Is the GCC’s high-rise community making the most of geotechnical tools?
With the number of high-rise structures in the GCC increasing, is the construction industry doing enough to keep abreast of developments in geotechnics? Fatima de la Cerna reports
At this very moment, the world’s next tallest skyscraper is being constructed in Jeddah, Saudi Arabia, roughly 1,676km from Dubai, the home of the current tallest building.
If all goes according to plan – or at least according to recent reports concerning construction delays – the Jeddah Tower will be completed in 2019 and, at 1km tall, will easily strip Burj Khalifa of its title.
While this promises to be a remarkable achievement for the kingdom and is – for the time being, at least – in a league of its own, Jeddah Tower is by no means the only high-rise structure in development in the region, much less the world.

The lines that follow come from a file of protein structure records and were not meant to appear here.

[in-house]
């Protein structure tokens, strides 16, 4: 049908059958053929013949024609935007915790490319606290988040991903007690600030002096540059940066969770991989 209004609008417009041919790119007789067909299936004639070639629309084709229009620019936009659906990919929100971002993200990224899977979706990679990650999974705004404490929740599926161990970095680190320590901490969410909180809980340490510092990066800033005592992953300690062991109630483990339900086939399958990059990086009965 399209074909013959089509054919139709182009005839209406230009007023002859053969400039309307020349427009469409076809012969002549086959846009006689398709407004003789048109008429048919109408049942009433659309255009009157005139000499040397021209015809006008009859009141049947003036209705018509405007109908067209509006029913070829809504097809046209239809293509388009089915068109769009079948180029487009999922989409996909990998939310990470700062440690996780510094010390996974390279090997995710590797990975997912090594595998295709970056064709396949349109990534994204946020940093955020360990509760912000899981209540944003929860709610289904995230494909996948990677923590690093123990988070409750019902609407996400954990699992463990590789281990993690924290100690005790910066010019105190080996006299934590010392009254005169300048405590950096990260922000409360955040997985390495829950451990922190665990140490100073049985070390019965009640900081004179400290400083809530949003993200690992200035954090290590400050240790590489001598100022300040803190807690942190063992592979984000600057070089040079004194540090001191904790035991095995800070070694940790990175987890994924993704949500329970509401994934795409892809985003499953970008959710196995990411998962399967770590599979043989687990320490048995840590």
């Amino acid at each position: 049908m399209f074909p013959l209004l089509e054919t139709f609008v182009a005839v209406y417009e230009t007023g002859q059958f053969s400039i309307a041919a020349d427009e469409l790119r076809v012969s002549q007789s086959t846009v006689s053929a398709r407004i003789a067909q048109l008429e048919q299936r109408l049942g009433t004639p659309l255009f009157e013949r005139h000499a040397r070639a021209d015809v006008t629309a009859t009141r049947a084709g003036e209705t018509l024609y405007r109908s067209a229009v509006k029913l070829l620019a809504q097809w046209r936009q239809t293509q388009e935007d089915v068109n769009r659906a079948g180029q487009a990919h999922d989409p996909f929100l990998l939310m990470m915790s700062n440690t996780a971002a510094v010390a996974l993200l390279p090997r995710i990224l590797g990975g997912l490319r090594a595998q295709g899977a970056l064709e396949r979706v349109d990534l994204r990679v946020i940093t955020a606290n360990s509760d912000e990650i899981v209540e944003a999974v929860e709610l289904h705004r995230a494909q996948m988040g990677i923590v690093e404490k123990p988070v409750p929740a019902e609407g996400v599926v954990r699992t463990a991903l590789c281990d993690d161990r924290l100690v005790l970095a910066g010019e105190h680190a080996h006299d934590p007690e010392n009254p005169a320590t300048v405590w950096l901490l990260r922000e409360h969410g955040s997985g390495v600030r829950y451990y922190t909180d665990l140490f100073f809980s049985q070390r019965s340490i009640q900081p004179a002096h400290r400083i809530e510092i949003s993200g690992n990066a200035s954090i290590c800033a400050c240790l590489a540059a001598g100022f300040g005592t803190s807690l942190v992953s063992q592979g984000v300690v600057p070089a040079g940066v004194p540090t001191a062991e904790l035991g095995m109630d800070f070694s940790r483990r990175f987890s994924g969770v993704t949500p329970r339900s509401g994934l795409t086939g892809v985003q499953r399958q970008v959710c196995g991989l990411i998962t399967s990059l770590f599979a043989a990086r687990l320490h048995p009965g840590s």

According to the Council on Tall Buildings and Urban Habitat (CTUBH), approximately nine super-tall structures are expected to be completed in the Middle East this year. It’s the same number that saw completion in the GCC in 2016 – the year that CTUBH dubbed “the tallest year ever”, with 128 buildings higher than 200m completed worldwide.
But with all this attention being paid to just how high builders can go, is the same focus being afforded to what’s going on under the ground – to what’s helping to keep these architectural marvels upright?
Merei Mohammed, head of the structural department at Dubai Creative Clusters Authority (DCCA), says that this concern for foundation designs for high-rises is the reason the authority organised the 2017 International Conference on Recent Developments and Innovations in Geotechnics and High-rise Structures, which was held from 16 to 18 May, 2017.